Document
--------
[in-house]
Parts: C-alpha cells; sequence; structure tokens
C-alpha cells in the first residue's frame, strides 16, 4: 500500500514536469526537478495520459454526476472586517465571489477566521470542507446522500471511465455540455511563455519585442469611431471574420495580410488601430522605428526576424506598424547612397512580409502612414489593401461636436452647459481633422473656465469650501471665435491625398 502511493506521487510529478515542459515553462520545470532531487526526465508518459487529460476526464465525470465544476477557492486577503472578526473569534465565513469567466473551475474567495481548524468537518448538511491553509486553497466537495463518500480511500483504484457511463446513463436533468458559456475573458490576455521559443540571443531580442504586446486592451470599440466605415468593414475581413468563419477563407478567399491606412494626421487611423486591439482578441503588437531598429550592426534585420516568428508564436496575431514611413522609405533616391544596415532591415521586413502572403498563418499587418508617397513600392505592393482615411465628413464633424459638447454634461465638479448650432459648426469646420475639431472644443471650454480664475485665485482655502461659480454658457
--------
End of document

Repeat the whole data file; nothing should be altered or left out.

[in-house]
Parts: C-alpha cells; sequence; structure tokens
C-alpha cells in the first residue's frame, strides 16, 4: 500500500514536469526537478495520459454526476472586517465571489477566521470542507446522500471511465455540455511563455519585442469611431471574420495580410488601430522605428526576424506598424547612397512580409502612414489593401461636436452647459481633422473656465469650501471665435491625398 502511493506521487510529478515542459515553462520545470532531487526526465508518459487529460476526464465525470465544476477557492486577503472578526473569534465565513469567466473551475474567495481548524468537518448538511491553509486553497466537495463518500480511500483504484457511463446513463436533468458559456475573458490576455521559443540571443531580442504586446486592451470599440466605415468593414475581413468563419477563407478567399491606412494626421487611423486591439482578441503588437531598429550592426534585420516568428508564436496575431514611413522609405533616391544596415532591415521586413502572403498563418499587418508617397513600392505592393482615411465628413464633424459638447454634461465638479448650432459648426469646420475639431472644443471650454480664475485665485482655502461659480454658457